Oh man! This is a really tough question! LA has SO much to offer. Typically, my favorite things to do in and around the city are inexpensive and full of culture and nature…and there are so many choices! If we were going to have a beach day, I would start it at El Matador State Beach in Malibu. I would eat dinner at the Reel Inn on the 1, and then take a bike ride to the Venice boardwalk and see all the wild street vendors, performers, skateboarders and alternative culture. If you hadn’t hit up Reel Inn for amazing seafood, I would go to Gjusta for food any time of day! Their salads, flatbreads, meats, pastries, drinks…it’s all delicious! I love taking visitors to the Getty Museum. Their in-house food is great and you can spend an entire day looking at art and laying on a blanket in their gardens. Thein Hau Buddist Temple in Chinatown is a mystical and magical stop, you are immersed in incense soaked air and vibrant red colors of different Buddhist statues and of course you can get great Chinese food at the Golden Dragon Restaurant and stop by the Last Bookstore in downtown. I love Oriel Wine bar in Chinatown as well. Beautiful galleries like Blum & Poe and Hauser Wirth are honestly like museums themselves, and always have top notch shows, but one of my favorite galleries is The Pit in Glendale, it’s a block from my house, and they have amazing programming and are awesome people. Mini Kabob is a great take out spot for Armenian food in Glendale and you can get baklava at the Baklava factory and take a hike at Brand Park, which is one of the most beautiful city parks in all of Los Angeles. One of my favorite days in Los Angeles is to spend the afternoon at Huntington Gardens, meandering among the different worlds of plants and early American art (It’s a true gift and wonder to this city) and then have dinner at Union Pasadena, where they make everything in house, pasta noodles, butchering, butter, I mean EVERYTHING. I could keep going, the list is endless! Shoutout is all about shouting out others who you feel deserve additional recognition and exposure. Who would you like to shoutout?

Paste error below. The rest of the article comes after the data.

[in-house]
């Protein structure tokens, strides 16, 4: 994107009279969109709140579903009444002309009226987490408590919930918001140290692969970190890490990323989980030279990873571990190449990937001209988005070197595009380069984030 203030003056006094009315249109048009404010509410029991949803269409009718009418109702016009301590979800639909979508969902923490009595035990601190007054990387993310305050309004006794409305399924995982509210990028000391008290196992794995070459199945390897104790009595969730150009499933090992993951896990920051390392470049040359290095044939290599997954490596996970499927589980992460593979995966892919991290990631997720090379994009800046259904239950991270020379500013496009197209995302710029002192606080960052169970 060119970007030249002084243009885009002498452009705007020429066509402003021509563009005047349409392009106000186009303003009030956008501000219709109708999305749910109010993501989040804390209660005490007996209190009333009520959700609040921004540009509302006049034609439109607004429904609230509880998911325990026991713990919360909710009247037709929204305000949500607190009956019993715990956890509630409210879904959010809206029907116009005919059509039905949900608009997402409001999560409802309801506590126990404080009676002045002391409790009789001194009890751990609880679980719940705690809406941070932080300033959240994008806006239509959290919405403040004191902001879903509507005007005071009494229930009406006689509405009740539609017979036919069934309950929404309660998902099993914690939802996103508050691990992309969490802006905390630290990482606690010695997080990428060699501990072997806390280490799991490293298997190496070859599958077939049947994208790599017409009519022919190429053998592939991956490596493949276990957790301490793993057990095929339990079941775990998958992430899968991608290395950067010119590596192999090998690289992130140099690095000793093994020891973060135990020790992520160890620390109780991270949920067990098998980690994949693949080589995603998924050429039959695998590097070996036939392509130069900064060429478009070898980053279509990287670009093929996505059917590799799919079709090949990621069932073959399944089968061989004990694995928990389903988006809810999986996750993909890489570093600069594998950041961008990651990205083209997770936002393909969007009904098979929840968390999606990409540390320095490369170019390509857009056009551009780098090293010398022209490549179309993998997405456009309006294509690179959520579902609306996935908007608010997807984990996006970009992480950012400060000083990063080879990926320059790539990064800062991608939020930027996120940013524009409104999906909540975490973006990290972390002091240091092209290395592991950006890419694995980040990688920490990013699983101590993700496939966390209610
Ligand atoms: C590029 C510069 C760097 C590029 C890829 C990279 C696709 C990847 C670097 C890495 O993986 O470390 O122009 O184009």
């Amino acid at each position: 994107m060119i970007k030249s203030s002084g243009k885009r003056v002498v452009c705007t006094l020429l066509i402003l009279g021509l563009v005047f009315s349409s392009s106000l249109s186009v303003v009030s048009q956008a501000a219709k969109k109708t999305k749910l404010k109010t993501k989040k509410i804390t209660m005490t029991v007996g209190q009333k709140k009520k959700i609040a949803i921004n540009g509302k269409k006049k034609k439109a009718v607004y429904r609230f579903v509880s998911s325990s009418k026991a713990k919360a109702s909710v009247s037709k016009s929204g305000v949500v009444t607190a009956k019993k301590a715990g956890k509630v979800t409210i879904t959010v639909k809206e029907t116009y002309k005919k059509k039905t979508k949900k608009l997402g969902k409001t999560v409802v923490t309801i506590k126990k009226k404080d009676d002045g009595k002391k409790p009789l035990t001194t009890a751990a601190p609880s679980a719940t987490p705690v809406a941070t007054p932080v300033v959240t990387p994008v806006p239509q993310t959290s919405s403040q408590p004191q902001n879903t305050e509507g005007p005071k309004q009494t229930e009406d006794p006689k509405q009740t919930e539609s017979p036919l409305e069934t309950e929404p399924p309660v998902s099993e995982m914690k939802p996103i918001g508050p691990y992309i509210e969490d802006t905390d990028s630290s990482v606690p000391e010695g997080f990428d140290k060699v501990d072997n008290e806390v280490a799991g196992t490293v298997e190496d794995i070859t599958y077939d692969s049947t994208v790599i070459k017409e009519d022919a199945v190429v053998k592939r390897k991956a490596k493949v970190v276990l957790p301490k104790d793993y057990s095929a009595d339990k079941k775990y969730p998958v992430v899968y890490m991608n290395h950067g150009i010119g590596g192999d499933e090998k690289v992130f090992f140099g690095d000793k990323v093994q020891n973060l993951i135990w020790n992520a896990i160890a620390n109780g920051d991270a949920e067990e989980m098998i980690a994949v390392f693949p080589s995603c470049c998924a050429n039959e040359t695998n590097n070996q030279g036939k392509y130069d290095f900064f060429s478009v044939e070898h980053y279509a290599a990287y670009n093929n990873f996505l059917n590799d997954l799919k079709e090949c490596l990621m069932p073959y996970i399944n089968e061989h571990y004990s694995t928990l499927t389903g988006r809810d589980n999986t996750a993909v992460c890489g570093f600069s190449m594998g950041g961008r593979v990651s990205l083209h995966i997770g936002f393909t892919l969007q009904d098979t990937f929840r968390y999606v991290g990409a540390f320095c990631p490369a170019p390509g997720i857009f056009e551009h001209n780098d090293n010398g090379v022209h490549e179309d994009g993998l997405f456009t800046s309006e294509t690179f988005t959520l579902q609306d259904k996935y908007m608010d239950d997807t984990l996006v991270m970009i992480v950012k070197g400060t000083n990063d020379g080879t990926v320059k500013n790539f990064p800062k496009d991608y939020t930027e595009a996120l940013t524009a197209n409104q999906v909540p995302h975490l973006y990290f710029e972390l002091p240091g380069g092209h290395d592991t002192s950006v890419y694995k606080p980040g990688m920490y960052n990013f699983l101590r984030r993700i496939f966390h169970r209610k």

There are so many people and artists who had inspired and/or supported me along the way. Growing up watching my dad take the miniscule amount of time he had after working a full time job, having a family and maintaining an old farm house and small plot of land we had in rural Indiana, continue to write and publish poetry. It really made a mark on my life. He found the time to write while he was traveling for work around the country, in the wee hours of the morning, even disappearing and writing a poem during my sixteenth birthday party. Whenever he could, he showed up. Reading and looking at the works of Annie Dillard, Patti Smith, Frida Kahlo, Joan Didion, and Lee Krasner from my youth until now, and studying how they each worked over the course of their life. Making rock ‘n’ roll into her seventies like Patti, continually reinventing herself despite every obstacle like Frida, being wild and creative, some being mothers and all experiencing heavy losses during their lifetimes. All of these women continually showed up for their art and their practice and beliefs. There wasn’t another option. This kind of dedication and vision is what keeps me inspired to keep going.

Website: lorahlstone.com / highmoonhideout.com

Instagram: lorahlstone

Image Credits
Dakota Lee Stroud / Jon Paul Jones / most taken by me